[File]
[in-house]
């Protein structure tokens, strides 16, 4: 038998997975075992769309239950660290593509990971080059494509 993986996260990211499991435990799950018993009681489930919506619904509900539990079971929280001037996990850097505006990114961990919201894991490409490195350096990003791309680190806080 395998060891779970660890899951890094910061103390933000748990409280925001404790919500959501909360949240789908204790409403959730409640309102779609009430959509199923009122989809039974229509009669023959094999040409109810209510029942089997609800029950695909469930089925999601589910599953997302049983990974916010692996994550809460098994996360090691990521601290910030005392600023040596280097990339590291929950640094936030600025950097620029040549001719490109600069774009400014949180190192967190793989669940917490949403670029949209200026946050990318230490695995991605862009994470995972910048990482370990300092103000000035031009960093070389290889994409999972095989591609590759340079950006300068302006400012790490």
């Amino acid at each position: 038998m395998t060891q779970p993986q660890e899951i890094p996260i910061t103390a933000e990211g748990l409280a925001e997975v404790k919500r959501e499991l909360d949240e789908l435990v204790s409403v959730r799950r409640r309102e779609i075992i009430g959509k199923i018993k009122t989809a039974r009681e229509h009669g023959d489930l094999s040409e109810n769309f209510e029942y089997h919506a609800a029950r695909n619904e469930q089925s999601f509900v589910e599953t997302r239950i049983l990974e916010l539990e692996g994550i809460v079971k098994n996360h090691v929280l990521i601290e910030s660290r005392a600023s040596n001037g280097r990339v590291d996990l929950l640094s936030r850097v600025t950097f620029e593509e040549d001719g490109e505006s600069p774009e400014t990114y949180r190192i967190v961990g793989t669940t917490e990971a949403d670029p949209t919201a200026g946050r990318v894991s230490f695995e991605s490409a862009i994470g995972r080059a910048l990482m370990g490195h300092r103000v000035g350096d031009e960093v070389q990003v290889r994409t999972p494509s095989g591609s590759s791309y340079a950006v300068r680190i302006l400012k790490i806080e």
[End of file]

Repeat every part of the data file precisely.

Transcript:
[in-house]
């Protein structure tokens, strides 16, 4: 038998997975075992769309239950660290593509990971080059494509 993986996260990211499991435990799950018993009681489930919506619904509900539990079971929280001037996990850097505006990114961990919201894991490409490195350096990003791309680190806080 395998060891779970660890899951890094910061103390933000748990409280925001404790919500959501909360949240789908204790409403959730409640309102779609009430959509199923009122989809039974229509009669023959094999040409109810209510029942089997609800029950695909469930089925999601589910599953997302049983990974916010692996994550809460098994996360090691990521601290910030005392600023040596280097990339590291929950640094936030600025950097620029040549001719490109600069774009400014949180190192967190793989669940917490949403670029949209200026946050990318230490695995991605862009994470995972910048990482370990300092103000000035031009960093070389290889994409999972095989591609590759340079950006300068302006400012790490």
């Amino acid at each position: 038998m395998t060891q779970p993986q660890e899951i890094p996260i910061t103390a933000e990211g748990l409280a925001e997975v404790k919500r959501e499991l909360d949240e789908l435990v204790s409403v959730r799950r409640r309102e779609i075992i009430g959509k199923i018993k009122t989809a039974r009681e229509h009669g023959d489930l094999s040409e109810n769309f209510e029942y089997h919506a609800a029950r695909n619904e469930q089925s999601f509900v589910e599953t997302r239950i049983l990974e916010l539990e692996g994550i809460v079971k098994n996360h090691v929280l990521i601290e910030s660290r005392a600023s040596n001037g280097r990339v590291d996990l929950l640094s936030r850097v600025t950097f620029e593509e040549d001719g490109e505006s600069p774009e400014t990114y949180r190192i967190v961990g793989t669940t917490e990971a949403d670029p949209t919201a200026g946050r990318v894991s230490f695995e991605s490409a862009i994470g995972r080059a910048l990482m370990g490195h300092r103000v000035g350096d031009e960093v070389q990003v290889r994409t999972p494509s095989g591609s590759s791309y340079a950006v300068r680190i302006l400012k790490i806080e």